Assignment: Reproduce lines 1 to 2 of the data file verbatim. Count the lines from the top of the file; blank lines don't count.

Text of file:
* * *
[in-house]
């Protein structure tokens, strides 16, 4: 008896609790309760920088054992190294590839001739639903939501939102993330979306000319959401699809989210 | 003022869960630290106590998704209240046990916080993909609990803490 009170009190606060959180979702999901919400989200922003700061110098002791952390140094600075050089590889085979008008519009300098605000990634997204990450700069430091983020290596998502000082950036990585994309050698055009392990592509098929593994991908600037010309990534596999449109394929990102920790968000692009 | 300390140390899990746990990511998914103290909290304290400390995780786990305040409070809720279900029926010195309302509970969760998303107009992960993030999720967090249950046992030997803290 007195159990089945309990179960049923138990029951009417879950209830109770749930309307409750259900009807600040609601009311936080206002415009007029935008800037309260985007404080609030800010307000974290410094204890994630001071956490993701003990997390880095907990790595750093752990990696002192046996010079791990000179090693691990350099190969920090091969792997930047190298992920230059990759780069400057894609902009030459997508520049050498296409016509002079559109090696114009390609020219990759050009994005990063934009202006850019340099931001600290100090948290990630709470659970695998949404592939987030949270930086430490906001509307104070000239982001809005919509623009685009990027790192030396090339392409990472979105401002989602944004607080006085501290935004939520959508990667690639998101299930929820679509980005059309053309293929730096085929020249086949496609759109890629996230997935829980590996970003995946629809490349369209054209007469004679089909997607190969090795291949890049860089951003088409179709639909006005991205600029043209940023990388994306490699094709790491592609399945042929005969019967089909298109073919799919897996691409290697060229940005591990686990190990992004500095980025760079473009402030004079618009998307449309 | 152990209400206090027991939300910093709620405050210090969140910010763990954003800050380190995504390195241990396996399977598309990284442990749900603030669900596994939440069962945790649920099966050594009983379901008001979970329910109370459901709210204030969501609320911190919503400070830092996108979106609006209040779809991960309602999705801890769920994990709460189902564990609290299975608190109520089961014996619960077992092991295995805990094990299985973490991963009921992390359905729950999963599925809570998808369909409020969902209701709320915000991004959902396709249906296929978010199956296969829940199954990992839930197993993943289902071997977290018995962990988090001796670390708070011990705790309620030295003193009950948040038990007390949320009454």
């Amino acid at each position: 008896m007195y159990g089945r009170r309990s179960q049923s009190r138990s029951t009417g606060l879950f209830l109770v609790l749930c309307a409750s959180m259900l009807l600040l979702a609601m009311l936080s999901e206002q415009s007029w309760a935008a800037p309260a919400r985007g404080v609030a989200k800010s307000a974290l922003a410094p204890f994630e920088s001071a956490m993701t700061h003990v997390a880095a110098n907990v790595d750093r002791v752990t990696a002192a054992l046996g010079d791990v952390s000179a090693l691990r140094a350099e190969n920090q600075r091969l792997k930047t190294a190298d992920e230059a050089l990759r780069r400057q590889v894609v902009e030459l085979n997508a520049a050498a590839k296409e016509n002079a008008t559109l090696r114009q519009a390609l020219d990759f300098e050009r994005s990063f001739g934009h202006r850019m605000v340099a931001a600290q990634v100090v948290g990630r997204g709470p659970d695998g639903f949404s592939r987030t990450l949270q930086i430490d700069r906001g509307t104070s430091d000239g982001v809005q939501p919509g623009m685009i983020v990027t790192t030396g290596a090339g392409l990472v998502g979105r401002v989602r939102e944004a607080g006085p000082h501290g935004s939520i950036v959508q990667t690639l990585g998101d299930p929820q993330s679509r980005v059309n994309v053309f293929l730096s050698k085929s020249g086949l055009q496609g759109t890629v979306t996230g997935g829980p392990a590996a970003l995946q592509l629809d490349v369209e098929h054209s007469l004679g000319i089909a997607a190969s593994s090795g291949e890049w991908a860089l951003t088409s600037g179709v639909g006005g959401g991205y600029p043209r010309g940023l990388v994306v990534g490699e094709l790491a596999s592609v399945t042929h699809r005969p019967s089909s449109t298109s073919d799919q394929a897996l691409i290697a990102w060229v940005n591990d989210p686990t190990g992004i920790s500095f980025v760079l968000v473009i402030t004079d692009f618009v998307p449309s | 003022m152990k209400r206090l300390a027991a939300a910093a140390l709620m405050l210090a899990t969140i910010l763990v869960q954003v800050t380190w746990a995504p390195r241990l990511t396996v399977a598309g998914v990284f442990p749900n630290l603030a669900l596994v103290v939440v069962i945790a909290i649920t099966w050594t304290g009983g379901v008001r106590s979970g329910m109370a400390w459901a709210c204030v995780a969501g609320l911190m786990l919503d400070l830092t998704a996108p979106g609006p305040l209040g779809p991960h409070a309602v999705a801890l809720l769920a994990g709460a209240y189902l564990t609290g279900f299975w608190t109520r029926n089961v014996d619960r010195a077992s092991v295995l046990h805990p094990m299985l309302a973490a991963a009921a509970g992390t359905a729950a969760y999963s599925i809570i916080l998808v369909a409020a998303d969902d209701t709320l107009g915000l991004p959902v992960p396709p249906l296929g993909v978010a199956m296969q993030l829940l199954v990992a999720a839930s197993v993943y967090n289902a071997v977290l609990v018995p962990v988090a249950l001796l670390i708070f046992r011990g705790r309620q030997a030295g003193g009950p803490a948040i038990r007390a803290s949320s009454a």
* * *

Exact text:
[in-house]
């Protein structure tokens, strides 16, 4: 008896609790309760920088054992190294590839001739639903939501939102993330979306000319959401699809989210 | 003022869960630290106590998704209240046990916080993909609990803490 009170009190606060959180979702999901919400989200922003700061110098002791952390140094600075050089590889085979008008519009300098605000990634997204990450700069430091983020290596998502000082950036990585994309050698055009392990592509098929593994991908600037010309990534596999449109394929990102920790968000692009 | 300390140390899990746990990511998914103290909290304290400390995780786990305040409070809720279900029926010195309302509970969760998303107009992960993030999720967090249950046992030997803290 007195159990089945309990179960049923138990029951009417879950209830109770749930309307409750259900009807600040609601009311936080206002415009007029935008800037309260985007404080609030800010307000974290410094204890994630001071956490993701003990997390880095907990790595750093752990990696002192046996010079791990000179090693691990350099190969920090091969792997930047190298992920230059990759780069400057894609902009030459997508520049050498296409016509002079559109090696114009390609020219990759050009994005990063934009202006850019340099931001600290100090948290990630709470659970695998949404592939987030949270930086430490906001509307104070000239982001809005919509623009685009990027790192030396090339392409990472979105401002989602944004607080006085501290935004939520959508990667690639998101299930929820679509980005059309053309293929730096085929020249086949496609759109890629996230997935829980590996970003995946629809490349369209054209007469004679089909997607190969090795291949890049860089951003088409179709639909006005991205600029043209940023990388994306490699094709790491592609399945042929005969019967089909298109073919799919897996691409290697060229940005591990686990190990992004500095980025760079473009402030004079618009998307449309 | 152990209400206090027991939300910093709620405050210090969140910010763990954003800050380190995504390195241990396996399977598309990284442990749900603030669900596994939440069962945790649920099966050594009983379901008001979970329910109370459901709210204030969501609320911190919503400070830092996108979106609006209040779809991960309602999705801890769920994990709460189902564990609290299975608190109520089961014996619960077992092991295995805990094990299985973490991963009921992390359905729950999963599925809570998808369909409020969902209701709320915000991004959902396709249906296929978010199956296969829940199954990992839930197993993943289902071997977290018995962990988090001796670390708070011990705790309620030295003193009950948040038990007390949320009454």